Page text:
CREDIT: This story was first seen in the Farnham Herald
Four local secondary schools have officially joined forces as the Weydon Multi Academy Trust (WMAT) to boost their ‘fire power’ in light of crippling cuts to government funding, the Farnham Herald.
Three Farnham schools – Weydon, Farnham Heath End and The Ridgeway – plus Woolmer Hill in Haslemere took the step in order to gain benefits that can be achieved by joint planning, senior staff support and sharing best practice.
It comes just weeks after Weydon headteacher John Winter and his Farnham Heath End counterpart Nick Phillips joined 3,500 schools across England in an unprecedented mass protest against a new national funding formula they warned could force the introduction of a four-day week.
Surrey schools say they face budget cuts of up to 10 per cent, due to the proposed imposition of a further £3bn of “efficiency savings” by 2020.
Over the next few years, heads including Mr Winter and Mr Phillips warn this could result in staffing cuts, increased class sizes, reduced numbers of teaching and support staff, cuts to essential support services and restrictions to the depth and breadth of the curriculum offer.
It is therefore hoped the new WMAT will help each of the four schools involved prepare for budget cuts by collectively improving financial sustainability and efficiency, as well as increasing “investments opportunities”.
Celebrating the new partnership at the launch event, Weydon’s head and the new WMAT chief executive officer, Mr Winter said: “Our ambition is clear; to make WMAT a trust that is outstanding both for the students but also for the staff that work here within it.
“We should not, however, underestimate the core objective of our trust which is to bring a focus and harder edge to the process of improving our schools and hence the life chances of the students we educate.
“We also need to understand and manage the increasing pressures facing all our staff.”
He continued: “Education faces significant challenges at the moment in the form of funding shortfalls, dealing with rapid change, interpreting the sometimes varying decisions of central government. This is in addition to understanding the sort of world in which our students must be able to succeed.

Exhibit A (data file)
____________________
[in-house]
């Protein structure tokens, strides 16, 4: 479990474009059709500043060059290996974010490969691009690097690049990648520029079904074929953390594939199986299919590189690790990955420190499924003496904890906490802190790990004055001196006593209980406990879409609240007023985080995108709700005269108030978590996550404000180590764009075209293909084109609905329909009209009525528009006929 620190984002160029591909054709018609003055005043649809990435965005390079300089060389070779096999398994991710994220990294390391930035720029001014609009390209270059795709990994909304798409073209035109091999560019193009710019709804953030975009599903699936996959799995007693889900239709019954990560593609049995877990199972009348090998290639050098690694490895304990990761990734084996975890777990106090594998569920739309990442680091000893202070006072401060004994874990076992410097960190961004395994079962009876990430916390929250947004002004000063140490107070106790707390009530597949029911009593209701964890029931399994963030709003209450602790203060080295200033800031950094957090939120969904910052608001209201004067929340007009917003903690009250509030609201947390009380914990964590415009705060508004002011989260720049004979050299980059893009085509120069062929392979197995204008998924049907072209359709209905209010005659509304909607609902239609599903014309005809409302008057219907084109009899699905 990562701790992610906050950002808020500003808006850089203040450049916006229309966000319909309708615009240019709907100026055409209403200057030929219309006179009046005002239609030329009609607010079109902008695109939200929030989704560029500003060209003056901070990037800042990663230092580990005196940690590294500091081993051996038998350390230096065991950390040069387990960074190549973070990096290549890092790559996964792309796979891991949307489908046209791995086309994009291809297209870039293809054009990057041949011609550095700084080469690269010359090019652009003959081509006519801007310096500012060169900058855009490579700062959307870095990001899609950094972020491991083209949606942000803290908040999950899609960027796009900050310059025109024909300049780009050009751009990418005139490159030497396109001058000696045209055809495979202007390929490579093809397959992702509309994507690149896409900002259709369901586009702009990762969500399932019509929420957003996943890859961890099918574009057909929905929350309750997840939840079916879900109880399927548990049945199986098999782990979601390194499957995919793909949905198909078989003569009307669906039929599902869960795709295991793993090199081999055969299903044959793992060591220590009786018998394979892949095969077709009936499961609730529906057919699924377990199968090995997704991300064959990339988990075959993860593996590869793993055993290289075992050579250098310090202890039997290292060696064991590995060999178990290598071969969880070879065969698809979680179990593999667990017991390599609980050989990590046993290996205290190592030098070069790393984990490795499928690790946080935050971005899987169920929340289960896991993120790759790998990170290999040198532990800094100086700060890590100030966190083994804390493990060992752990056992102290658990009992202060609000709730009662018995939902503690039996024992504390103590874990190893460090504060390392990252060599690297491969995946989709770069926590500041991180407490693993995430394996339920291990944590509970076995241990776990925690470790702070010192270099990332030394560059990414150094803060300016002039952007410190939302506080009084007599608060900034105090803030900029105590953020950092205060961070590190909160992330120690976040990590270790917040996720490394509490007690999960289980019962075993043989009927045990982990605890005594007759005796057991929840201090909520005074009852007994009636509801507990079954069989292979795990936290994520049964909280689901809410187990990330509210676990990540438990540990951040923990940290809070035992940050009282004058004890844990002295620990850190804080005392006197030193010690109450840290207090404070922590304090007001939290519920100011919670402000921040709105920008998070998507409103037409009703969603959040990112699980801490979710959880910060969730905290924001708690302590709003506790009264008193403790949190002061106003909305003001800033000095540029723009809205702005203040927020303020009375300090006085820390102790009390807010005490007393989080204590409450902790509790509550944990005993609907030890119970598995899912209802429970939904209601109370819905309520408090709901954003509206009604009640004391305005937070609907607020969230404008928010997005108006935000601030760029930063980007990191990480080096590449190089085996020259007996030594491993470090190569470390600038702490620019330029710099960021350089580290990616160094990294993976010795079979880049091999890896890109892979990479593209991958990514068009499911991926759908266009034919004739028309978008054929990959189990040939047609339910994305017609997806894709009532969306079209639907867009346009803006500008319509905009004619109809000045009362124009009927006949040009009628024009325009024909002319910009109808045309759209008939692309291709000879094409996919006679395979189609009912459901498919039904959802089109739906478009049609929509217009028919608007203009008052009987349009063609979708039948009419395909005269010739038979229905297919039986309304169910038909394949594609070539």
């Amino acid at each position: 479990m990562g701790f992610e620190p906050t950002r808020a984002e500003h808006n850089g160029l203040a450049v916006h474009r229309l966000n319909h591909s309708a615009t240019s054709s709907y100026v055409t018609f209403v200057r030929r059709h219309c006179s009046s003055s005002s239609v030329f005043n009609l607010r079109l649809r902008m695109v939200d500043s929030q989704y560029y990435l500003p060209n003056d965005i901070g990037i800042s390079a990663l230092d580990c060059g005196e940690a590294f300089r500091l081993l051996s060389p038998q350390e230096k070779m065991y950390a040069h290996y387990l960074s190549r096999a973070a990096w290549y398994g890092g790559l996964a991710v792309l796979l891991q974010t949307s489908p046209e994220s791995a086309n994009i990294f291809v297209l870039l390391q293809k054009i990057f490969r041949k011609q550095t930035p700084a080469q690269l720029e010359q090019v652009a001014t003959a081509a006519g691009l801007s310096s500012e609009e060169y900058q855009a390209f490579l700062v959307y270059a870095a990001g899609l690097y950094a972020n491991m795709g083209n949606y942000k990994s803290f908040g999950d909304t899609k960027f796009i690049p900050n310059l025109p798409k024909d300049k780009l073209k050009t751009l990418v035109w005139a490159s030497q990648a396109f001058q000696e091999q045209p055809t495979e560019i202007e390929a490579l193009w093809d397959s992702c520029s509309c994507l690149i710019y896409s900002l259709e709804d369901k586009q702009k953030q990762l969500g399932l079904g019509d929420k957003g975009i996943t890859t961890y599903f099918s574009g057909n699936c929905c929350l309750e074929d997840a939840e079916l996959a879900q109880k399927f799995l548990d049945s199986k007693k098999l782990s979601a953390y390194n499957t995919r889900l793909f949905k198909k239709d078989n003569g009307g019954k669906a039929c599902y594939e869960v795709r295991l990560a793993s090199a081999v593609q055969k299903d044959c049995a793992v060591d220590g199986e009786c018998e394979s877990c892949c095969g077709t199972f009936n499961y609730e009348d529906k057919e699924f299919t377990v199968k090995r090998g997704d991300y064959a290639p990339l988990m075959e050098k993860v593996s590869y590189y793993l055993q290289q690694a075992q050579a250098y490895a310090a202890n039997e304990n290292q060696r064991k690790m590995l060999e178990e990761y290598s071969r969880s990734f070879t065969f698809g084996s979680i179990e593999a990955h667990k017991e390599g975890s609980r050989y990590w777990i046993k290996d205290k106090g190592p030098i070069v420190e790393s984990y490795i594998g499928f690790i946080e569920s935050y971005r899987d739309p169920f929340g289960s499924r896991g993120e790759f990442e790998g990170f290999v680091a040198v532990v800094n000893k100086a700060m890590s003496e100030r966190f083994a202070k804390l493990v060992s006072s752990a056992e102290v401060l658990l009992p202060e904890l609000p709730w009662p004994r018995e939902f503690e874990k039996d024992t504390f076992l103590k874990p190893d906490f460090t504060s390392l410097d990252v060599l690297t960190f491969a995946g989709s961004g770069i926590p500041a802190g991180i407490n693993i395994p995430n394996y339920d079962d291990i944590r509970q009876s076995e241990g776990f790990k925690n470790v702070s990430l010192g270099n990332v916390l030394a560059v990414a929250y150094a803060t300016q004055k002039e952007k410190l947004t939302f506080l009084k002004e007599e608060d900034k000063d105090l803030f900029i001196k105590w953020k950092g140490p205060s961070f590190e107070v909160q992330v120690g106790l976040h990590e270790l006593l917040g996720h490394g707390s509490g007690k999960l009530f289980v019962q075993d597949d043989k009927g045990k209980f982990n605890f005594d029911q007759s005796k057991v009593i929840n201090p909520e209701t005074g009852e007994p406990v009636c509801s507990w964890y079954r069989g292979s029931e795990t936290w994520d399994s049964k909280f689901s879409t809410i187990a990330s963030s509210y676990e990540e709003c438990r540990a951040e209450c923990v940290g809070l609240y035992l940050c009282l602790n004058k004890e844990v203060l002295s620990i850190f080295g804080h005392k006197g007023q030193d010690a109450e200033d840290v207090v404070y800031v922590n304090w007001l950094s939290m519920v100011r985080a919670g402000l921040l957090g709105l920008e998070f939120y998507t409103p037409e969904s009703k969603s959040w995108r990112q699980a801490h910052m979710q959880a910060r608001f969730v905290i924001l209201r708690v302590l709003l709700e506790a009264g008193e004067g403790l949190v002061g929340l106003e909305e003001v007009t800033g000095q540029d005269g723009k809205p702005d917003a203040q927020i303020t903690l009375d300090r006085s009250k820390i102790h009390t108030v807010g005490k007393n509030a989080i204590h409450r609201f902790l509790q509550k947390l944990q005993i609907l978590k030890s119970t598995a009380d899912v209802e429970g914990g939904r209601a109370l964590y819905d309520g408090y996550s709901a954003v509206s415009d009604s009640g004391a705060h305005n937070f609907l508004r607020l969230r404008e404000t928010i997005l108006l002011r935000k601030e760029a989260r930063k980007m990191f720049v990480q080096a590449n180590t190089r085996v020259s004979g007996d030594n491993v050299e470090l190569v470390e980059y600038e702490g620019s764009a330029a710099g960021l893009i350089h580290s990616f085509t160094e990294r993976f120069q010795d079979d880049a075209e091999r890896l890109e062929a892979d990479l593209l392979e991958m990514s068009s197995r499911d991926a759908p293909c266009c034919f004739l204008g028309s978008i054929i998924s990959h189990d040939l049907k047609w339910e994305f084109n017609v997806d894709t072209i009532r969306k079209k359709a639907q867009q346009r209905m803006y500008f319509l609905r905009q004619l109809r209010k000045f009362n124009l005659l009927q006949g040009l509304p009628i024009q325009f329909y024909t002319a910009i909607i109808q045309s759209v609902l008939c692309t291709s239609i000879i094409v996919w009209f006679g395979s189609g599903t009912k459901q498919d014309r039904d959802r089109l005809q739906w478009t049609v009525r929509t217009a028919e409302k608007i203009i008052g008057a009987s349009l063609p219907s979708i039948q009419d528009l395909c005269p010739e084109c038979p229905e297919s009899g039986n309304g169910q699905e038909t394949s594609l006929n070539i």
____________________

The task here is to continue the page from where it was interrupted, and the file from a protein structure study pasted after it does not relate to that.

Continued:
“Our trust, while maintaining the unique character of each of our schools must be able to ensure we take a collective approach to improving performance putting the students and staff at the centre of decision making criteria.”
Weydon, rated ‘outstanding’ by Ofsted and ranked 31st of all UK comprehensive schools for GCSE results in 2016, consulted staff, parents and stakeholders of the four schools about the formation of a multi-academy trust in July last year.
Following support for WMAT, governors from each of the four schools created a board of trustees.
The aim is that each school will contribute its own strengths and, together, increase investment opportunities to help raise standards and performance across all four. Each school will remain distinctive in terms of its ethos and admission criteria.
The multi-academy trust movement is growing rapidly across the country, and as more schools join together to create MATs, local authorities look set to play a less significant role in the school system.
However, authorities such as Surrey County Council will continue to be responsible for ensuring every child has a school place with funding from government to manage school admissions and school transport.
Local councils will also ensure the needs of vulnerable pupils are met, including providing for children and young people with special educational needs and disabilities.
They will also continue to act as champions for all parents and families, by supporting parents and students going through the admissions process and, where necessary, discussing underperformance with the rural school commissioners.
The government hope is that MATs will be more successful than local authorities at creating and supporting high-performing schools and tackling underperformance.
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